Blue Ox Millworks & Historic Park

See how gingerbread architecture is made.
    
Eric Hollenbeck, his family and staff welcome you to the Blue Ox Millworks, where Victorian craftsmanship techniques of the 1800s are utilized to produce authentic custom quality products for homes around the world. Their customers include two governors' mansions, national parks, historic cathedrals and even the President of the United States Bill Clinton.

Visitors to the Blue Ox can watch antique woodworking machinery in operation, visit a skid camp, learn about traditional boat-building, and meet the blue oxen, Babe and Blue. You can take a self-guided tour or call in advance and have one of the crew show you around.


Here's some of what you will see:
  • Antique woodworking machinery from the late 1800s and the early 1900s, used in the production of custom millwork in the main woodworking building, sawmill building and moulder building.
  • The world's largest functioning collection of human powered equipment from Barnes Manufacturing.
  • A blacksmith & machine shop where ornamental iron work and hardware is made. 
  • A printshop where the Blue Ox's School's annual yearbook is run on antique letterpress machines. 
  • A cermaic studio where local clays are used and a studio where plaster casts are made for ornamentaion.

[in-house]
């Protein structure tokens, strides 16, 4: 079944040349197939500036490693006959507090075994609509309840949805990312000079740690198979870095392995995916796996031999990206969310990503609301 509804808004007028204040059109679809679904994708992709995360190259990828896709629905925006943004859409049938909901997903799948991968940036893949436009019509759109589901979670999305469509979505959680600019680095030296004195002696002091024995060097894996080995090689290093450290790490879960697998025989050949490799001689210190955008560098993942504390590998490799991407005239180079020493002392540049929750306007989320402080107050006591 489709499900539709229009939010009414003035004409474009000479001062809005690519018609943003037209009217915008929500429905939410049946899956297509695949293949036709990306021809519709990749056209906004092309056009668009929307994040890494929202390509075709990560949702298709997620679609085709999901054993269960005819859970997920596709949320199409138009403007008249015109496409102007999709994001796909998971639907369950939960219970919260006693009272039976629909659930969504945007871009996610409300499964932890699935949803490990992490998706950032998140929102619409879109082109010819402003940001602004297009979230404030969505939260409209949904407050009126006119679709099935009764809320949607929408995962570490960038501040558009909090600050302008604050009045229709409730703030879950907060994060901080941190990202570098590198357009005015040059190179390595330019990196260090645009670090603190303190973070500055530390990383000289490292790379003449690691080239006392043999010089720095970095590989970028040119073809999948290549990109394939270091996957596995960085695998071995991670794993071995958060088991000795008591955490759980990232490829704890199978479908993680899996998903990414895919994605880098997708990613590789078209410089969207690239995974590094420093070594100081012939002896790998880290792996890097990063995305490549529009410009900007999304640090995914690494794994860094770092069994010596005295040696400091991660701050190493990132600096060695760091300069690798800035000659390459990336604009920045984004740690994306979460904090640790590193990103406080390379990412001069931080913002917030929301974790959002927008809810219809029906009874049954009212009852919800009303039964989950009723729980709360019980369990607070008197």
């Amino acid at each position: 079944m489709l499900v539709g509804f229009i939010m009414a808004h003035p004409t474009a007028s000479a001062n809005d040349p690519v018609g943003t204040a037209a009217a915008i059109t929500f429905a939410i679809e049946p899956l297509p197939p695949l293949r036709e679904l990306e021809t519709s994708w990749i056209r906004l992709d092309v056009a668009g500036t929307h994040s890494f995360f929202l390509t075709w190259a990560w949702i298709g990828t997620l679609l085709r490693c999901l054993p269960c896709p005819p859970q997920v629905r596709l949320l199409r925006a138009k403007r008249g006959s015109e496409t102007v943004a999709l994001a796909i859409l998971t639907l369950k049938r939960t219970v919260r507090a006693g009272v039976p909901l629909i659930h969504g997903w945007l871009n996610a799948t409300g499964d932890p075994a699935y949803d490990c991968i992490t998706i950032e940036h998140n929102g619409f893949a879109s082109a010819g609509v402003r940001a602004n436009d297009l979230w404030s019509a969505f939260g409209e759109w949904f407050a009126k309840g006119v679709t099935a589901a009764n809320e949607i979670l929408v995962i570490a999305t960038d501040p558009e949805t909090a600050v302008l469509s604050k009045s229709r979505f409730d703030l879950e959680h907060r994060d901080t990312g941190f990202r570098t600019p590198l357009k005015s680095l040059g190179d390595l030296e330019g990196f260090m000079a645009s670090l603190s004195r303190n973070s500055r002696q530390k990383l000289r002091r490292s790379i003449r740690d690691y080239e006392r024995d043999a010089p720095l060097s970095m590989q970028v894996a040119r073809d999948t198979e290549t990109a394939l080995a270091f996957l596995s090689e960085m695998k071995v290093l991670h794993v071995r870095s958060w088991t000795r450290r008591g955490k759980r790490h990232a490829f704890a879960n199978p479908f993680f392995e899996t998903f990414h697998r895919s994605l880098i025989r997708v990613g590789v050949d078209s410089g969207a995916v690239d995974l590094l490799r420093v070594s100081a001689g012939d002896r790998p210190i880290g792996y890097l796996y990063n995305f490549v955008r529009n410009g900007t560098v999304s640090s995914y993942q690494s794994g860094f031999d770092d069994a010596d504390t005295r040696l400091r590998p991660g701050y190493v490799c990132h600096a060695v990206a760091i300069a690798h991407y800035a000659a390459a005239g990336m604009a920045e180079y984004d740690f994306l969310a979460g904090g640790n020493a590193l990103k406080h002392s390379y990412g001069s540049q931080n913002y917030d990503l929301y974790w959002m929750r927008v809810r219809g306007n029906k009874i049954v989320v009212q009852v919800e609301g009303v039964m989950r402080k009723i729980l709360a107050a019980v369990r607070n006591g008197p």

• A boat building shop - The Corrina Bella, a forty foot traditional sailing vessel, is being built as a project of the Blue Ox Community School.
  • Baby the famous Belgain Blue oxen.
 
From Fourth Street (Hwy 101  South) turn right onto X Street and follow to the end. From Fifth Street (Hwy 101 North), turn left on V Street, follow down to Third or Second Street, then turn right and drive two blocks to X; turn left and follow to end.

FIND LODGING

QUICK FACTS

  • Self-guided tour hours: Mon - Fri 9 a.m. - 5 p.m., Sat 9 a.m. - 4 p.m.
  • Admission $7.50 Adults - $6.50 Seniors & $3.50 Kids 6-12
  • Guided tours available please call to make arrangements. Workshops for groups of ten or more
  • The Blue Ox is not only a working museum, but a community school that teaches traditional arts.